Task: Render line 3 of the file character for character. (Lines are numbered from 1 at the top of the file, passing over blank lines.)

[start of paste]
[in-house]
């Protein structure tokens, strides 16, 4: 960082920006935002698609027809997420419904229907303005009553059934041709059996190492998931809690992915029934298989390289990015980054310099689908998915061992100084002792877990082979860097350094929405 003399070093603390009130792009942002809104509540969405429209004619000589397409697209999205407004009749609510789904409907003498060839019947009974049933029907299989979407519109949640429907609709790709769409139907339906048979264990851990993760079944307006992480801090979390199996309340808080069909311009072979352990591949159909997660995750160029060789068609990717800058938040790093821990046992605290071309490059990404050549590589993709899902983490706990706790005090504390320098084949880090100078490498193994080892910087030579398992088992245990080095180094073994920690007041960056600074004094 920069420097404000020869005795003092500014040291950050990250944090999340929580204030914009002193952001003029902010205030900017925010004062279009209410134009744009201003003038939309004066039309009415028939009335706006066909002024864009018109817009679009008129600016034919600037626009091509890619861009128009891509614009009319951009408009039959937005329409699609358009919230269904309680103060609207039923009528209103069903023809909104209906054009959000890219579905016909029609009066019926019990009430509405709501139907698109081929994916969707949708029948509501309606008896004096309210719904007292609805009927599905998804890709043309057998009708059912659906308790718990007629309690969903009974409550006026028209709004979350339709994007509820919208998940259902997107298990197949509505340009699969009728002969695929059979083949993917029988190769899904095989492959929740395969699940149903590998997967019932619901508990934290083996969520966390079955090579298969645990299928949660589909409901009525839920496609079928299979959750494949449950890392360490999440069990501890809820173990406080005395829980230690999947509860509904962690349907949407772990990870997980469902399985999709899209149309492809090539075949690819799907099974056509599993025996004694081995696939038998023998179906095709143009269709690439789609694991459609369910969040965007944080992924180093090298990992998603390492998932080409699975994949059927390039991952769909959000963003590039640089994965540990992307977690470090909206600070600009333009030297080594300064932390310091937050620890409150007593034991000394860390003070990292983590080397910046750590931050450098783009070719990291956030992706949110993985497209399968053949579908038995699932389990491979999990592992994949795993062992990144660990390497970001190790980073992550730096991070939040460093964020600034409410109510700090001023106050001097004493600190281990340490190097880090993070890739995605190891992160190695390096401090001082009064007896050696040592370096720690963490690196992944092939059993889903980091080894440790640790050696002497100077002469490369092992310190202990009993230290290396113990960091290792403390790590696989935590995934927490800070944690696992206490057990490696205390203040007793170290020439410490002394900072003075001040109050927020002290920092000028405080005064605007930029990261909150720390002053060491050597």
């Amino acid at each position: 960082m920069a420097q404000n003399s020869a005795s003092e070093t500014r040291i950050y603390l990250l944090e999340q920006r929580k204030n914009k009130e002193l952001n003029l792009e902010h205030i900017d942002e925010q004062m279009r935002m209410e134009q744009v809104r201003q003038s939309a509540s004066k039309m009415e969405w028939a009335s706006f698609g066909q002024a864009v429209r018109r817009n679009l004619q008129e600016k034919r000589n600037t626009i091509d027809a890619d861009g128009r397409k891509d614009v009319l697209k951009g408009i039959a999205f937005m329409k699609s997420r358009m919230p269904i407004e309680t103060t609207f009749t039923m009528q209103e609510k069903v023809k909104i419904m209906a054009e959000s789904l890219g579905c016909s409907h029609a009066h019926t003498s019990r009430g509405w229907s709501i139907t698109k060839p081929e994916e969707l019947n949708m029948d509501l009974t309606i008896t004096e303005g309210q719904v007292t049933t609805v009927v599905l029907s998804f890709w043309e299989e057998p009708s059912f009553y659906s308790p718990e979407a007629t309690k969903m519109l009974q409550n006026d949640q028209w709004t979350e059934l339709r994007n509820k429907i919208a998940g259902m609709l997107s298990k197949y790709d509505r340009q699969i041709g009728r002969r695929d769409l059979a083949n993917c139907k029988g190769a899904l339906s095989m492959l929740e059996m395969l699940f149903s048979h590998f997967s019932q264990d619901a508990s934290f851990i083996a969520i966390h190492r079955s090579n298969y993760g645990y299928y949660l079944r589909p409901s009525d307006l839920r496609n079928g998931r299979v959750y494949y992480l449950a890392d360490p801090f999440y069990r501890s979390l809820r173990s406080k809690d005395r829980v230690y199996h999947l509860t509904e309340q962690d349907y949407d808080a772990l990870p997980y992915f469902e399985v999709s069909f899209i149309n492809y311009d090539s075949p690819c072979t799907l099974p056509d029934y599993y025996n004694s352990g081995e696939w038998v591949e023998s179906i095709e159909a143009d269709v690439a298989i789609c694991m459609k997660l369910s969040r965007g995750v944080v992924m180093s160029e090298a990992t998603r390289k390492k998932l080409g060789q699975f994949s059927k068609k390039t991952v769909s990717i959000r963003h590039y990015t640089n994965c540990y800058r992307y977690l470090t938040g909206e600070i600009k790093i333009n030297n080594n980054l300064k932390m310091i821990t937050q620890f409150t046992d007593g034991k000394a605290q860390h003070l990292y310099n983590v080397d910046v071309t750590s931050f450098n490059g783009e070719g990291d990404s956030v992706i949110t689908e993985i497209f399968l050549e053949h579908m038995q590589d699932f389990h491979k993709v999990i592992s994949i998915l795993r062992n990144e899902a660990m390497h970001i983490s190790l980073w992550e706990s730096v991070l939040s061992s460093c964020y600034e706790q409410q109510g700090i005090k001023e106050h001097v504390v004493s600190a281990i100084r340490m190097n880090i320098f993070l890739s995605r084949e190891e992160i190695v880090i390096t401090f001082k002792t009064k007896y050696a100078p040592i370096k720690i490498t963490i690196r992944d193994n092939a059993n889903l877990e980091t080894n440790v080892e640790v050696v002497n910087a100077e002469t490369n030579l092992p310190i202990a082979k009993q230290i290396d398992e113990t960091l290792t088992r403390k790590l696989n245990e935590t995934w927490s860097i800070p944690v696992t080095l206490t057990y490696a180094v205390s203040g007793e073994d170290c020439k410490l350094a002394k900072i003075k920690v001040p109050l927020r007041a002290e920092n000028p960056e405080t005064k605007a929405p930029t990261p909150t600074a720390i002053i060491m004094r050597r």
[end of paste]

């Amino acid at each position: 960082m920069a420097q404000n003399s020869a005795s003092e070093t500014r040291i950050y603390l990250l944090e999340q920006r929580k204030n914009k009130e002193l952001n003029l792009e902010h205030i900017d942002e925010q004062m279009r935002m209410e134009q744009v809104r201003q003038s939309a509540s004066k039309m009415e969405w028939a009335s706006f698609g066909q002024a864009v429209r018109r817009n679009l004619q008129e600016k034919r000589n600037t626009i091509d027809a890619d861009g128009r397409k891509d614009v009319l697209k951009g408009i039959a999205f937005m329409k699609s997420r358009m919230p269904i407004e309680t103060t609207f009749t039923m009528q209103e609510k069903v023809k909104i419904m209906a054009e959000s789904l890219g579905c016909s409907h029609a009066h019926t003498s019990r009430g509405w229907s709501i139907t698109k060839p081929e994916e969707l019947n949708m029948d509501l009974t309606i008896t004096e303005g309210q719904v007292t049933t609805v009927v599905l029907s998804f890709w043309e299989e057998p009708s059912f009553y659906s308790p718990e979407a007629t309690k969903m519109l009974q409550n006026d949640q028209w709004t979350e059934l339709r994007n509820k429907i919208a998940g259902m609709l997107s298990k197949y790709d509505r340009q699969i041709g009728r002969r695929d769409l059979a083949n993917c139907k029988g190769a899904l339906s095989m492959l929740e059996m395969l699940f149903s048979h590998f997967s019932q264990d619901a508990s934290f851990i083996a969520i966390h190492r079955s090579n298969y993760g645990y299928y949660l079944r589909p409901s009525d307006l839920r496609n079928g998931r299979v959750y494949y992480l449950a890392d360490p801090f999440y069990r501890s979390l809820r173990s406080k809690d005395r829980v230690y199996h999947l509860t509904e309340q962690d349907y949407d808080a772990l990870p997980y992915f469902e399985v999709s069909f899209i149309n492809y311009d090539s075949p690819c072979t799907l099974p056509d029934y599993y025996n004694s352990g081995e696939w038998v591949e023998s179906i095709e159909a143009d269709v690439a298989i789609c694991m459609k997660l369910s969040r965007g995750v944080v992924m180093s160029e090298a990992t998603r390289k390492k998932l080409g060789q699975f994949s059927k068609k390039t991952v769909s990717i959000r963003h590039y990015t640089n994965c540990y800058r992307y977690l470090t938040g909206e600070i600009k790093i333009n030297n080594n980054l300064k932390m310091i821990t937050q620890f409150t046992d007593g034991k000394a605290q860390h003070l990292y310099n983590v080397d910046v071309t750590s931050f450098n490059g783009e070719g990291d990404s956030v992706i949110t689908e993985i497209f399968l050549e053949h579908m038995q590589d699932f389990h491979k993709v999990i592992s994949i998915l795993r062992n990144e899902a660990m390497h970001i983490s190790l980073w992550e706990s730096v991070l939040s061992s460093c964020y600034e706790q409410q109510g700090i005090k001023e106050h001097v504390v004493s600190a281990i100084r340490m190097n880090i320098f993070l890739s995605r084949e190891e992160i190695v880090i390096t401090f001082k002792t009064k007896y050696a100078p040592i370096k720690i490498t963490i690196r992944d193994n092939a059993n889903l877990e980091t080894n440790v080892e640790v050696v002497n910087a100077e002469t490369n030579l092992p310190i202990a082979k009993q230290i290396d398992e113990t960091l290792t088992r403390k790590l696989n245990e935590t995934w927490s860097i800070p944690v696992t080095l206490t057990y490696a180094v205390s203040g007793e073994d170290c020439k410490l350094a002394k900072i003075k920690v001040p109050l927020r007041a002290e920092n000028p960056e405080t005064k605007a929405p930029t990261p909150t600074a720390i002053i060491m004094r050597r």